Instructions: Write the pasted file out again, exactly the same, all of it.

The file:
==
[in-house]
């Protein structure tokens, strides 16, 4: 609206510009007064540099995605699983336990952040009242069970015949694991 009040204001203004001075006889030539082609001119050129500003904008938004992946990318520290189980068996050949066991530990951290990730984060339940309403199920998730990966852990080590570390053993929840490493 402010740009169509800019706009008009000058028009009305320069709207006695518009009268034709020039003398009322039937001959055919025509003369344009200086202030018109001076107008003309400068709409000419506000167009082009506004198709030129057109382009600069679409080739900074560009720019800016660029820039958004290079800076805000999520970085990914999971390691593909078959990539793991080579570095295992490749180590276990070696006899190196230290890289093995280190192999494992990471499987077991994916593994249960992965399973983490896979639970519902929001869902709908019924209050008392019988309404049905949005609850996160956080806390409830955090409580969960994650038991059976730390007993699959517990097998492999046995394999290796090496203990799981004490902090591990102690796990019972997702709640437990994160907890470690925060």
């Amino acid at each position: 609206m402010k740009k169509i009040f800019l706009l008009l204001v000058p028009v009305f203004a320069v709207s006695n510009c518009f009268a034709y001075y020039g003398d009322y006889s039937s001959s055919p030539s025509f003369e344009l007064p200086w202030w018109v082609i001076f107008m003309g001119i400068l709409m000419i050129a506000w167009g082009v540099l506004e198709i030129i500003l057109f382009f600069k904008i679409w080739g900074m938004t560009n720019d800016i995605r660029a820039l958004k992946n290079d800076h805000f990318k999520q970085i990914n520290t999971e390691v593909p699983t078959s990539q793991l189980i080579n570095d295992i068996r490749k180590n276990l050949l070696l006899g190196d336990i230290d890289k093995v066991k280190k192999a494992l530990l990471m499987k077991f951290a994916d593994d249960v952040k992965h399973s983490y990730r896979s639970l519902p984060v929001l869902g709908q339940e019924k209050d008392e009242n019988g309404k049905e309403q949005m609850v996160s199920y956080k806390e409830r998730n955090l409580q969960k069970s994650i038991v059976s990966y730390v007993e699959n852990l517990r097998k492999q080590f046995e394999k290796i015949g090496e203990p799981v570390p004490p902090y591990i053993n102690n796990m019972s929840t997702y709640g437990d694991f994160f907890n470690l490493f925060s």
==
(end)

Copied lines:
[in-house]
């Protein structure tokens, strides 16, 4: 609206510009007064540099995605699983336990952040009242069970015949694991 009040204001203004001075006889030539082609001119050129500003904008938004992946990318520290189980068996050949066991530990951290990730984060339940309403199920998730990966852990080590570390053993929840490493 402010740009169509800019706009008009000058028009009305320069709207006695518009009268034709020039003398009322039937001959055919025509003369344009200086202030018109001076107008003309400068709409000419506000167009082009506004198709030129057109382009600069679409080739900074560009720019800016660029820039958004290079800076805000999520970085990914999971390691593909078959990539793991080579570095295992490749180590276990070696006899190196230290890289093995280190192999494992990471499987077991994916593994249960992965399973983490896979639970519902929001869902709908019924209050008392019988309404049905949005609850996160956080806390409830955090409580969960994650038991059976730390007993699959517990097998492999046995394999290796090496203990799981004490902090591990102690796990019972997702709640437990994160907890470690925060």
């Amino acid at each position: 609206m402010k740009k169509i009040f800019l706009l008009l204001v000058p028009v009305f203004a320069v709207s006695n510009c518009f009268a034709y001075y020039g003398d009322y006889s039937s001959s055919p030539s025509f003369e344009l007064p200086w202030w018109v082609i001076f107008m003309g001119i400068l709409m000419i050129a506000w167009g082009v540099l506004e198709i030129i500003l057109f382009f600069k904008i679409w080739g900074m938004t560009n720019d800016i995605r660029a820039l958004k992946n290079d800076h805000f990318k999520q970085i990914n520290t999971e390691v593909p699983t078959s990539q793991l189980i080579n570095d295992i068996r490749k180590n276990l050949l070696l006899g190196d336990i230290d890289k093995v066991k280190k192999a494992l530990l990471m499987k077991f951290a994916d593994d249960v952040k992965h399973s983490y990730r896979s639970l519902p984060v929001l869902g709908q339940e019924k209050d008392e009242n019988g309404k049905e309403q949005m609850v996160s199920y956080k806390e409830r998730n955090l409580q969960k069970s994650i038991v059976s990966y730390v007993e699959n852990l517990r097998k492999q080590f046995e394999k290796i015949g090496e203990p799981v570390p004490p902090y591990i053993n102690n796990m019972s929840t997702y709640g437990d694991f994160f907890n470690l490493f925060s």